Pilot program for temporary agricultural workers extended after rocky pandemic start
OTTAWA — Canada will expand a pilot project to attract more temporary foreign workers to jobs in Canada's agricultural industry for another two years after the pandemic meant it got off to a slow start, the immigration minister announced Monday.
The government launched the agri-food pilot three years ago to offer temporary workers in the sector a pathway to permanent residency in Canada.
It was due to end later this month but Fraser says it will run until 2025.
The aim of the program is to address labour shortages in the harvesting and livestock industry, Fraser said.
"The reality is if we don't continue to develop a workforce that's going to allow the agricultural and agri-food sectors to continue to produce, we're going to be facing certain challenges when it comes to food security," he said.
The new timelines will allow the government "to continue to test out the pilot, which experienced certain challenges as a result of the COVID-19 pandemic," Fraser said at a press conference at a meat-packing facility about one hour east of Ottawa.
The pandemic made it more difficult for people to travel and created greater opportunities for workers to be exploited.
In 2021, auditor general Karen Hogan found the federal government did a poor job of keeping tabs on how well employers were protecting their staff during the pandemic.
Fraser said the new phase of the pilot will include better protections for workers.
"There's a real challenge that workers have if they are in an exploitive or abusive situation," Fraser said, because the worker's status in Canada is tied directly to their employer.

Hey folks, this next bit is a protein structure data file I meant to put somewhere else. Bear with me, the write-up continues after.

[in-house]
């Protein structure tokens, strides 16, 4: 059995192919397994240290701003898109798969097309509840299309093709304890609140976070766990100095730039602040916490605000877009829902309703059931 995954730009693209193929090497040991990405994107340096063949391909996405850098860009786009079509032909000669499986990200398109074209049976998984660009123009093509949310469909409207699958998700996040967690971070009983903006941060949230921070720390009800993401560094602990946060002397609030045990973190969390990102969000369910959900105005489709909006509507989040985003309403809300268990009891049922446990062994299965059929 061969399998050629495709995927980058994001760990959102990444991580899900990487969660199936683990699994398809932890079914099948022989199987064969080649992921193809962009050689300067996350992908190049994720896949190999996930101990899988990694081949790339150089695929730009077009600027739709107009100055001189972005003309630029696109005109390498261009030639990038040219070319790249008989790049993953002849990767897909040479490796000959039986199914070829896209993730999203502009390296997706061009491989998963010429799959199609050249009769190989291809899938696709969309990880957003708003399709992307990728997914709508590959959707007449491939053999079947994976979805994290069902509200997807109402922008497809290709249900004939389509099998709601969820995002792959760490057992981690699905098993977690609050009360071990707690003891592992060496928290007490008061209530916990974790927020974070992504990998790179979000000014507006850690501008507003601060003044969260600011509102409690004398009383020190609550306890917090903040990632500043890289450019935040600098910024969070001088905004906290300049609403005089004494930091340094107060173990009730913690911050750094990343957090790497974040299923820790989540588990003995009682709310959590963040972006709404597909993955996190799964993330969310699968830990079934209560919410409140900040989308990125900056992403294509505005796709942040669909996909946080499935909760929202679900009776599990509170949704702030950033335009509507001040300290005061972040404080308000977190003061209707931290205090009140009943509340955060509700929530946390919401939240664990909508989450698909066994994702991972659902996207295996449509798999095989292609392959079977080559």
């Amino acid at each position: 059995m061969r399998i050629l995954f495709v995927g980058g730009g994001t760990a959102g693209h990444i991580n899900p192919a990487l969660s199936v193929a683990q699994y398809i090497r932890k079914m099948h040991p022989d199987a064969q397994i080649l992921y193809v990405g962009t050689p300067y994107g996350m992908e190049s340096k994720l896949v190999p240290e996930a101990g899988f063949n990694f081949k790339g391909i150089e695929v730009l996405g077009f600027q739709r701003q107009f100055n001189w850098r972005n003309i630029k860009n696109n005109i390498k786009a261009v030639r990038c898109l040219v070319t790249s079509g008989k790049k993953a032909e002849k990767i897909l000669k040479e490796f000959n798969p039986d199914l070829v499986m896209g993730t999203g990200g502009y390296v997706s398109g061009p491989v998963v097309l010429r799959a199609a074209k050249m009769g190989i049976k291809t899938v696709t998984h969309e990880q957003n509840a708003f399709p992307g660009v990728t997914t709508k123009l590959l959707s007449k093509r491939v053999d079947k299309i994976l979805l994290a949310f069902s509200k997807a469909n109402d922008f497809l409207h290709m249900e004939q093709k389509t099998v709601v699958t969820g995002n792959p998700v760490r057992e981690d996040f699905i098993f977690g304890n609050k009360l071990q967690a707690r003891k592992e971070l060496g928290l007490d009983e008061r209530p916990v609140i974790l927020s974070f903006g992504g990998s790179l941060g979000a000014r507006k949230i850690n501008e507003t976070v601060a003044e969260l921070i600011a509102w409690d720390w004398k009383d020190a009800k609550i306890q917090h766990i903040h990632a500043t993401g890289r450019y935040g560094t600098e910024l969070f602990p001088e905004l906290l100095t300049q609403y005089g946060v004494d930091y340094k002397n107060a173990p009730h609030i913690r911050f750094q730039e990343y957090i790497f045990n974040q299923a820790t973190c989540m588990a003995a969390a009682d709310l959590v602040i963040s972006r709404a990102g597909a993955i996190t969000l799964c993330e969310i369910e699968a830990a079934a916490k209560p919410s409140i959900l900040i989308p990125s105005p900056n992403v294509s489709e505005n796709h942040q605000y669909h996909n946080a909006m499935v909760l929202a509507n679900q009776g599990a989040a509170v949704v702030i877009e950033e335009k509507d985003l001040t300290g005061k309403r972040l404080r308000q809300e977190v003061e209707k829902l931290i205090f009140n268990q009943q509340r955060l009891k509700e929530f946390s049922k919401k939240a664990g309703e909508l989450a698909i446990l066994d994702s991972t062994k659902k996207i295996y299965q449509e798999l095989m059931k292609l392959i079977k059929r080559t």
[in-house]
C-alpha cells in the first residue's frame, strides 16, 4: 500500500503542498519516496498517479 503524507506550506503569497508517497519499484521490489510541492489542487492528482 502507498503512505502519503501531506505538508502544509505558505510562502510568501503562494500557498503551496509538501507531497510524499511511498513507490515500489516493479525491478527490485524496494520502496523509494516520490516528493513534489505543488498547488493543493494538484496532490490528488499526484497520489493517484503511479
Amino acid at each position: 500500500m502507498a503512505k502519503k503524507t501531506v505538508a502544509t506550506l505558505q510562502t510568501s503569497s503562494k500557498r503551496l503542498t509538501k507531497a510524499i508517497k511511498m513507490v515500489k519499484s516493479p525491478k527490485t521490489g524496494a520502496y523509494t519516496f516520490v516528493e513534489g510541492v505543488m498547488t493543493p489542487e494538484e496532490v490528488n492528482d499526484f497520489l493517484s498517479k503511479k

Several years ago the government offered open work permits to help people escape such abusive situations.
The new pilot will allow workers who have been using those open work permits to put their job experience toward their application for the pilot, which would make them eligible for permanent status in Canada.
Another new rule would allow the worker's union to attest to their work experience, instead of relying solely on the employer.
"We have heard some stories about applicants who won't have an employer co-operate, because an employer doesn't want them to be on a pathway to permanent residency for fear they may pursue other opportunities," Fraser said.
The new iteration of the pilot will also give family members of workers who make it into the program will be given open work permits so they can earn a living while they're in Canada.
The program is open to workers in meat product manufacturing, animal production and those working in greenhouses, nurseries and the production of flowers and ornamental plants.
The government plans to lift the cap on the number of applicants for certain kinds of jobs, and expects 2,750 of those applications will be processed per year.
This report by The Canadian Press was first published May 8, 2023.
Laura Osman, The Canadian Press